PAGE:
Tag Archives: kiche manitou

Spruce Woods Park Today

Reid Dickie

Last Friday I took a drive out to Spruce Woods Park to see how the little park overwintered. Park workers have cleaned up most of the debris that cluttered the ditches. The plastic and metal grid dams that were washed away and strewn about the park have been removed. Some infill in wash-out areas, such as around the park sign and in ditches where water stood all last year, has been done. The huge pile of trees next to the bridge has been removed, likely providing the park with firewood for the next five years. The low road to the campground is still impassable and there remains plenty of evidence of the flood’s impact on the landscape. 

According to Manitoba Parks, the entire lower campground (bays 1 – 7) and all the campground buildings at Kiche Manitou in Spruce Woods were completely destroyed by the floodwaters. Currently the department is assessing damages and planning reconstruction, however, the lower campground will NOT be open for the 2012 season. The upper campground and yurts will still be available.

I stopped at the trailhead of Spirit Sands and took a few pictures. Though they never moved all last summer, the three covered wagons await their horses and a flood of tourists to carry out to the dunes. Other than the lower campground closure and most of the trail system needing repairs, the park will  operate more or less as usual this year. I’m looking forward to watching the natural changes the park will undergo this summer.

The status of several other provincial parks damaged by flooding last year remains uncertain. The department is reporting that availability of parks around Lake Manitoba inundated by high lake levels will vary. Since its campground and park infrastructure were completely destroyed, camping at St. Ambroise Park will not be offered this year. Also on the lake, Watchorn Park was damaged badly and assessments are currently underway, but it’s uncertain whether camping will be available this year. The campgrounds at Rainbow Beach and Manipogo Parks are now under repair with the intent that they’ll be open on May 11. Lundar Beach Park suffered extensive damage and, although repairs are underway, availability of camping this summer is uncertain. Slowly our parks will bounce back.

There have been changes this year in Manitoba Parks. Camping fees have increased slightly, between $1.05 and $3.15 depending on services offered. Park entry fees will be charged this year, ending three pleasant years of free park entry. Annual permits are just $30, amongst the lowest in Canada. Three-day passes are $8 and single day is $4. Permits are required after May 1 and can be purchased by mid-April at any Manitoba conservation office including campground offices, large stores like Canadian Tire and small stores that cater to fishers and hunters.

The Manitoba Provincial Parks Reservation System kicks into life tomorrow, April 2, 2012 at 7:30 a.m.  They should have the latest information on campground availability around the province. In Winnipeg call 948-3333, elsewhere toll-free 1-888-482-2267. Their website is manitobaparks.com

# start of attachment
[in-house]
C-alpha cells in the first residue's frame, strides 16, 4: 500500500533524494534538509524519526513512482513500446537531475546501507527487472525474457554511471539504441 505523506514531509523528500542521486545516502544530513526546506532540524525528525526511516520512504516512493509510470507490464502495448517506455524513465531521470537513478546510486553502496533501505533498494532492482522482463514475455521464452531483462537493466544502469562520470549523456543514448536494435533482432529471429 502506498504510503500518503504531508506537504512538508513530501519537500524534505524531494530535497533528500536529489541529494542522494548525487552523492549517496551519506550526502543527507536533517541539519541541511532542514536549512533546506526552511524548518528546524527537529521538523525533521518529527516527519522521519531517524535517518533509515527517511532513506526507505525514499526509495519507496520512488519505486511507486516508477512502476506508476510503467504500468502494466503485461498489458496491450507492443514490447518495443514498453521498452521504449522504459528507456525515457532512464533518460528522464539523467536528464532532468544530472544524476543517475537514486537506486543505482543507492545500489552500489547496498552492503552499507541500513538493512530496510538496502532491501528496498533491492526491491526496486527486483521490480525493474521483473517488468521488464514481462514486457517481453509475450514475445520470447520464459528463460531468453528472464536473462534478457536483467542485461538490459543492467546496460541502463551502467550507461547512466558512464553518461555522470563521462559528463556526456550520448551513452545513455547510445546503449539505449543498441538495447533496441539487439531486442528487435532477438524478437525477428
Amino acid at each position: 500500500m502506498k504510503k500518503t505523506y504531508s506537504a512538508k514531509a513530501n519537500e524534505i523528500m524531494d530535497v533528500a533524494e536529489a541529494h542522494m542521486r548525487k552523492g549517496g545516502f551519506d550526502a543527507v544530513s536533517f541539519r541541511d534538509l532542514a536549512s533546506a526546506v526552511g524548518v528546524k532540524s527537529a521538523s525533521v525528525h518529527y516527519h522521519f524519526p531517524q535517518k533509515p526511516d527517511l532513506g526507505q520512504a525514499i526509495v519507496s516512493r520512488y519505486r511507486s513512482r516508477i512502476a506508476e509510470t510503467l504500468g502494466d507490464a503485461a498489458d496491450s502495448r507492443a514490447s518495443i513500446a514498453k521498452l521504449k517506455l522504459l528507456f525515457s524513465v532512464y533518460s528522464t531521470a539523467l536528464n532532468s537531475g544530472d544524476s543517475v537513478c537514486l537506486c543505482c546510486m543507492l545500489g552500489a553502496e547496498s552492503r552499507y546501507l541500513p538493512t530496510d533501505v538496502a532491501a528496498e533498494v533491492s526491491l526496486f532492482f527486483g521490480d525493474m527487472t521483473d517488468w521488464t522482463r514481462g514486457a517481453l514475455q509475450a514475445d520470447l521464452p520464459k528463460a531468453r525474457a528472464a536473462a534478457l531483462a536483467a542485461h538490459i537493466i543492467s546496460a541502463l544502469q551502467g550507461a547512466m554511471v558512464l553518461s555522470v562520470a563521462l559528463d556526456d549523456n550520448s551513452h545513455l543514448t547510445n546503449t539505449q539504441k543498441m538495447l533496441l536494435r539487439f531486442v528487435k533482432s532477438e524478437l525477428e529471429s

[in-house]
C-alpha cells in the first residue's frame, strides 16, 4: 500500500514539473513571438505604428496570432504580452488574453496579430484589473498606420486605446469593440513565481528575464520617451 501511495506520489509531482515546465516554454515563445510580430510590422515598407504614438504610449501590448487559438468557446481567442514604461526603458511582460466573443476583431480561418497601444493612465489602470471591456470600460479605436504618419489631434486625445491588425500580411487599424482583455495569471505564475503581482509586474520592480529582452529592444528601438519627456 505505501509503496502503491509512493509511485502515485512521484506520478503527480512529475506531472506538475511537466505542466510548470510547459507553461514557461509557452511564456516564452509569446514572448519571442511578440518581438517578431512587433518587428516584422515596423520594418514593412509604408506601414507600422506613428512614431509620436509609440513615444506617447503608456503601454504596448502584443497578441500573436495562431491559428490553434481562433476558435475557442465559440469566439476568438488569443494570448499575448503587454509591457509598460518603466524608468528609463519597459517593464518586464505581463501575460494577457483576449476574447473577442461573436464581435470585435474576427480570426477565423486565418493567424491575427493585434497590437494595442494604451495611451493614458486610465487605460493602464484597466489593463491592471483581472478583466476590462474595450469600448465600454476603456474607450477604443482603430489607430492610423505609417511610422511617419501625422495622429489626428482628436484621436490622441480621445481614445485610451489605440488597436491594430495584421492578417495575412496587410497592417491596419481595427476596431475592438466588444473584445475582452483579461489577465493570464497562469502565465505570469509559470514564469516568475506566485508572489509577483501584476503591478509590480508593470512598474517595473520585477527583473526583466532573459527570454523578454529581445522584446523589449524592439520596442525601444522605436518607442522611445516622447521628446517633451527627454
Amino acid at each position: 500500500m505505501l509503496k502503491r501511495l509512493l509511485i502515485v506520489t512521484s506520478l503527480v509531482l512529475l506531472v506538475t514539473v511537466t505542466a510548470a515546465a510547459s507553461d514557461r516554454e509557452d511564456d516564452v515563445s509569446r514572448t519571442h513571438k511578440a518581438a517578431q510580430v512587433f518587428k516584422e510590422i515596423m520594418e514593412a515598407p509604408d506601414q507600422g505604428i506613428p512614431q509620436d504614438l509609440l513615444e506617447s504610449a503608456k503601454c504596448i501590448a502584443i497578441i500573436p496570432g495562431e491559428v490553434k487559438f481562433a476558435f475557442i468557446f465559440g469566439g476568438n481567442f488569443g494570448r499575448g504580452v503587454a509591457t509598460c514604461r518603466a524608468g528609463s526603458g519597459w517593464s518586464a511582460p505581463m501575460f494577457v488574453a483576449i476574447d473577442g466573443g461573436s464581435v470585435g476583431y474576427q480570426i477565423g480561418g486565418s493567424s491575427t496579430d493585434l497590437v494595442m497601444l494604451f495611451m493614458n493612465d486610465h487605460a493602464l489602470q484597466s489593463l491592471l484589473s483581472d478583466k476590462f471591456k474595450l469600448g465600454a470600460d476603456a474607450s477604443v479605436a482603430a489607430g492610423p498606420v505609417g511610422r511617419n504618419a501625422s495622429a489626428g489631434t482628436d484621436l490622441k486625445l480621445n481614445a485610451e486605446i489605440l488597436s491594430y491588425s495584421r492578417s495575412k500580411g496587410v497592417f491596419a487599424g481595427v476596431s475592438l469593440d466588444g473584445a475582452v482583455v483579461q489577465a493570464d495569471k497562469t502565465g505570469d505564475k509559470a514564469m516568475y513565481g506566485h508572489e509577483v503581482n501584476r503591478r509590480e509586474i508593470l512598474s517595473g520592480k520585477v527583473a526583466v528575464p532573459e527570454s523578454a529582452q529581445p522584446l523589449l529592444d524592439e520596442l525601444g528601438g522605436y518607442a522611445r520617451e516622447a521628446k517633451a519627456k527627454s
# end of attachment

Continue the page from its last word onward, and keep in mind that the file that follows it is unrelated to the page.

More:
The mighty Assiniboine that caused havoc last year at this time is a much more peaceful river today as you can see. Here it’s rounding the bend at Spirit Sands trailhead. I’ll have many more reports on Spruce Woods Park and my other travels this summer on my blog. Stay tuned. Happy trails!

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Spruce Woods Park Update – August 12

Reid Dickie

Friday, August 12, 2011

Manitoba Hwy 5 is now open through Spruce Woods Park but there is limited access to park facilities and trails. When I drove through the newly-opened highway today I was horrified by the damage the little park suffered from the raging Assiniboine River. The shape and tenure of the park has been changed by the waters, the ongoing unknowable script of Nature writ new and large on a familiar landscape.

Marsh Lake access has been restored, the area mowed but the trail is flooded and closed; the picnic area is covered in grey flood goo. It feels under repair. The entrance to Spirit Sands trailhead is still washed out but there are piles of materials to rebuild the entrance and give access to the sacred place again…a miracle waiting to happen. The lower Kiche Manitou campground is still flooded and the access road is closed due to a major washout. The upper campground and yurt area is accessible by a detour route. I feel more hopeful for the park than I did on my last visit in mid July. It is very encouraging to see the highway is now open. I shot this video of the area today.

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Yurting at Spruce Woods Park

Reid Dickie 

Watch my 3:17 video tour of Yurt #4.

I spent Thursday and Friday of last week at Spruce Woods Park, staying in one of 13 yurts they rent out to not-quite-campers. It was a quiet stay. The park has been ravaged by the flooding Assiniboine River since break-up this spring and most of its amenities are inaccessible. There isn’t much to do except enjoy the outdoors and catch up on cloud watching.